z8 users - thoughts on my proposed setup?

ianthom

New member
Hi all, I am a sony a7siii user who is thinking about jumping to the z8 platform and wanted to get the perspective of the hive mind before we jump :)
Essentially we do run and gun interview work, solo operator, on uncontrollable locations. We need often to travel to get there, so weight is a huge priority (as we need to be able to travel with carry-on) We are looking at two z8's to produce content that will sit on a video system. exporting to 4K final product. We are thinking:

A cam - z8 with a 50mm 1.8 (using Hi-Res zoom to get us tighter as we need to ) shooting in 4K prores raw

B cam - z8 24 1.7 (I believe this is a APS-C so 35 equivalent) shooting in 5K prores raw (that way we can use it to 'pan and scan' across the image to give the illusion of a second camera dolly effect.

- We want to shoot in prores raw because the team edits in FCPX, both remotely and in the studio (occasionally even on an ipad) and the raw gives us the ability to fix a lot in post from the crazy locations we shoot in

- We need to be able to simulate the pan and scan with the second cam as we usually only have one operator on site (have a look here for an explanation of the sort of thing I mean)

- The weight is KEY we need the two cameras, lenses and two Ultralite tripods to fit in a backpack for rural/remote work. Thats' one of the reasons the z8 is so enticing as we can shoot prores raw internal without a monitor, which saves us a bunch of weight, and for interview work we should be fine to keep the focus dialled.


I have researched this as much as I can, but would love some real world z8 user input before we jump...can you see anything we are missing? for example does the hi-res zoom actually work with prores raw internal 4K? any other tripping points? any head slap moments you can see me having? any other lens recommendations (keeping in mind the weight considerations, and that good autofocus/de-clicked aperture would be useful for B-roll)

Thanks in advance really appreciate any thoughts or feedback...
 
I haven't shot with a Z8, but here are a few points to consider:

Most mirrorless cameras don't support a Synchro Scan granular shutter speed adjustment to dial out flicker and banding. Some of the Panasonic mirrorless cameras have Synchro Scan, but I don't recall any of them recording Prores RAW internally.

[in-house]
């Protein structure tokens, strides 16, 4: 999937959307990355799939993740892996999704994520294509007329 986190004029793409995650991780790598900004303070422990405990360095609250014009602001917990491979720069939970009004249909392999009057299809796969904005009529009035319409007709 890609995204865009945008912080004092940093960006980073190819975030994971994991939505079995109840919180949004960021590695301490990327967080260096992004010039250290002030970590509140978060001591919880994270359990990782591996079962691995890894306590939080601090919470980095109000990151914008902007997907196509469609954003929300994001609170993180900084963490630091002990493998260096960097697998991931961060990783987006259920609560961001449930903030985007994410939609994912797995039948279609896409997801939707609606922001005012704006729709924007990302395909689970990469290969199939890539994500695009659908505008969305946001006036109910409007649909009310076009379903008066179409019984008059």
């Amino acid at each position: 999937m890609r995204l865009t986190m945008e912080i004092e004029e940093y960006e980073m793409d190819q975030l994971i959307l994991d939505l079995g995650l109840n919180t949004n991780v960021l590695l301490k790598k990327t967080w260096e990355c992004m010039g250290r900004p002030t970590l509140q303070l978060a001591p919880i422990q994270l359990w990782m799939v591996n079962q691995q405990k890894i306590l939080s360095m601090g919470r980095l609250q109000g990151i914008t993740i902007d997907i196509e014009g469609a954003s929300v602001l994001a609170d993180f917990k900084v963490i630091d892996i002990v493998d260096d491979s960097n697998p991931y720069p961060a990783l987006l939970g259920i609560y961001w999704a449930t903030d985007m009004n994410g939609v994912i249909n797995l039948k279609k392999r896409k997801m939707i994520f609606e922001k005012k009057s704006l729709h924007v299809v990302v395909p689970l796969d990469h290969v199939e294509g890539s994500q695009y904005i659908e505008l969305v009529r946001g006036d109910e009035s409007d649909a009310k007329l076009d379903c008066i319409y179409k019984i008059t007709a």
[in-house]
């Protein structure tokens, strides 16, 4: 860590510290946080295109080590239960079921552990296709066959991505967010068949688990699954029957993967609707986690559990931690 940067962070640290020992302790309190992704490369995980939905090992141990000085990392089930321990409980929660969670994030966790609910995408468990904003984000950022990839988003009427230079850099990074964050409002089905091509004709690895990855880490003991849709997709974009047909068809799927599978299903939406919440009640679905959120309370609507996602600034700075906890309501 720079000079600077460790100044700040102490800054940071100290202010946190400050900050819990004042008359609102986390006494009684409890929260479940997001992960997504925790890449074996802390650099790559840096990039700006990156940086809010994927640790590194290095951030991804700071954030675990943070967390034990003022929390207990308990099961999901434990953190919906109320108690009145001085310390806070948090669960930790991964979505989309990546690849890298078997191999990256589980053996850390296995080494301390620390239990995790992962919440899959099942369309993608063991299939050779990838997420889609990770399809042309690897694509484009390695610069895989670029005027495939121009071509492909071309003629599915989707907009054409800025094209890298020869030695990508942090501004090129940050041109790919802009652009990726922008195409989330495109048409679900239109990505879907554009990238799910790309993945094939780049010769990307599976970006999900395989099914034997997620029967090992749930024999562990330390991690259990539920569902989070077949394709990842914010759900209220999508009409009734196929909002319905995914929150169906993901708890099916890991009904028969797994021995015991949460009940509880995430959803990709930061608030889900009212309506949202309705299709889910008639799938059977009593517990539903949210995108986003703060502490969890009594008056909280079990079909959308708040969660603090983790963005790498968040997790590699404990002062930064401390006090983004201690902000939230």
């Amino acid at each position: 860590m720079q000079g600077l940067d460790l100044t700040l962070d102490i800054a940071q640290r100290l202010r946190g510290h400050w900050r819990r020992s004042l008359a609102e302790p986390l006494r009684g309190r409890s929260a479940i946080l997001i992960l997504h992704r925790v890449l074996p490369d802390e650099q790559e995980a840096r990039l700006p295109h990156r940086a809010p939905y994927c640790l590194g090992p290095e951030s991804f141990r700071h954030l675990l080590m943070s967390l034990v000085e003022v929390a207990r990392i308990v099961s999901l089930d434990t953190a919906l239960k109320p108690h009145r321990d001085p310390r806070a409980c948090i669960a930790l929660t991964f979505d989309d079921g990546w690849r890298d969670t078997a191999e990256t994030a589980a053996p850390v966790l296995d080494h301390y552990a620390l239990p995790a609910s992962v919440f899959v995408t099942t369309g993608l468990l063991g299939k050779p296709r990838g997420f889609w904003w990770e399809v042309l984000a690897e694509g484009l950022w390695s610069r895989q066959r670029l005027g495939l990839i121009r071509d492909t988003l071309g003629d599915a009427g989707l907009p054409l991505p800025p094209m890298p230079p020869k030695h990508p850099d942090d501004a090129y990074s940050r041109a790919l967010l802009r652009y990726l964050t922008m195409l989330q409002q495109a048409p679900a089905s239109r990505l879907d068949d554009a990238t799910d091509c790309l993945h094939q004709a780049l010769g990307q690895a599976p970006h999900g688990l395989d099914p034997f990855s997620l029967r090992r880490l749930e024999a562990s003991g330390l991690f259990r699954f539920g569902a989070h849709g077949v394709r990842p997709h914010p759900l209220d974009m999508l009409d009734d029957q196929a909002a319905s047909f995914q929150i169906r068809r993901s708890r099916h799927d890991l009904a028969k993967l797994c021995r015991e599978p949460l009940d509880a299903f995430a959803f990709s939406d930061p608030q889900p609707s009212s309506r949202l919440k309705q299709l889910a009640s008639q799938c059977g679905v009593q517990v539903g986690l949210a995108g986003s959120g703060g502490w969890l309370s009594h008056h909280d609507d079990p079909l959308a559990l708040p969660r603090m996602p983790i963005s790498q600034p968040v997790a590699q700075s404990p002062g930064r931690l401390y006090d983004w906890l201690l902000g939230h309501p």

RAW will bypass noise reduction, so you'll likely need to apply noise reduction in the edit.

Have you compared a graded Prores RAW clip with an identical graded 10-bit clip? These recent compressed RAW formats are sometimes referred to as pseudo RAW, because they don't give you as much wiggle room as something like CDNG, so you just want to make sure that Prores RAW will give you substantially more wiggle room than 10-bit video. Also the software can be a factor; Resolve operates in 32-bit floating point, so you might get better 10-bit video results in Resolve than FCPX, but Resolve doesn't support Prores RAW.

If size and weight are a concern, I'd look at APS-C options.

A tripod that fits in a backpack won't be very rigid, so try to rig up a hydration pack as a counterweight on the center post of the tripod.

You might consider the RucPac backpack conversion kit for Pelican cases.
 
I haven't shot with a Z8, but here are a few points to consider:

Most mirrorless cameras don't support a Synchro Scan granular shutter speed adjustment to dial out flicker and banding. Some of the Panasonic mirrorless cameras have Synchro Scan, but I don't recall any of them recording Prores RAW internally.

RAW will bypass noise reduction, so you'll likely need to apply noise reduction in the edit.

Have you compared a graded Prores RAW clip with an identical graded 10-bit clip? These recent compressed RAW formats are sometimes referred to as pseudo RAW, because they don't give you as much wiggle room as something like CDNG, so you just want to make sure that Prores RAW will give you substantially more wiggle room than 10-bit video. Also the software can be a factor; Resolve operates in 32-bit floating point, so you might get better 10-bit video results in Resolve than FCPX, but Resolve doesn't support Prores RAW.

If size and weight are a concern, I'd look at APS-C options.

A tripod that fits in a backpack won't be very rigid, so try to rig up a hydration pack as a counterweight on the center post of the tripod.

You might consider the RucPac backpack conversion kit for Pelican cases.

Thanks so much for that feedback - some interesting points to consider, - particularly around the synchro scan (I have often been able to negate that slightly by using some guerilla lighting techniques) but I like the idea of a direct comparison...I might see if I can hire one locally to really put it through its paces and compare against the sony. Any other user feedback welcome...
 
Back
Top